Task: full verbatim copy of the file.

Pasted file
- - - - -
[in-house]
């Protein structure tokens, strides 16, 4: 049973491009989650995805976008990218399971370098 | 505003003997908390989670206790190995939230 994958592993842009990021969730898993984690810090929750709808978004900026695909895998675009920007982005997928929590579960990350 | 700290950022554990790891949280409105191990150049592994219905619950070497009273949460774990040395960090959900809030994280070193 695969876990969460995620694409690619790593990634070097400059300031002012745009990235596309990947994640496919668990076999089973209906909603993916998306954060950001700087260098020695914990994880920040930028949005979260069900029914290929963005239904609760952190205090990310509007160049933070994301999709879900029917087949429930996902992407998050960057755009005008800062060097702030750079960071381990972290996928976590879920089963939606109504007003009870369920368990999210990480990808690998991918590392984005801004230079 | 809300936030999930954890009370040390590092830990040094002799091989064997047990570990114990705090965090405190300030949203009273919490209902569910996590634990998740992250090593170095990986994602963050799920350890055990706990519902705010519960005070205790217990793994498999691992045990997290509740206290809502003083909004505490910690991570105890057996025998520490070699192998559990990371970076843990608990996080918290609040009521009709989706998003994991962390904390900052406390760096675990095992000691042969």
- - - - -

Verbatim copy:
[in-house]
């Protein structure tokens, strides 16, 4: 049973491009989650995805976008990218399971370098 | 505003003997908390989670206790190995939230 994958592993842009990021969730898993984690810090929750709808978004900026695909895998675009920007982005997928929590579960990350 | 700290950022554990790891949280409105191990150049592994219905619950070497009273949460774990040395960090959900809030994280070193 695969876990969460995620694409690619790593990634070097400059300031002012745009990235596309990947994640496919668990076999089973209906909603993916998306954060950001700087260098020695914990994880920040930028949005979260069900029914290929963005239904609760952190205090990310509007160049933070994301999709879900029917087949429930996902992407998050960057755009005008800062060097702030750079960071381990972290996928976590879920089963939606109504007003009870369920368990999210990480990808690998991918590392984005801004230079 | 809300936030999930954890009370040390590092830990040094002799091989064997047990570990114990705090965090405190300030949203009273919490209902569910996590634990998740992250090593170095990986994602963050799920350890055990706990519902705010519960005070205790217990793994498999691992045990997290509740206290809502003083909004505490910690991570105890057996025998520490070699192998559990990371970076843990608990996080918290609040009521009709989706998003994991962390904390900052406390760096675990095992000691042969």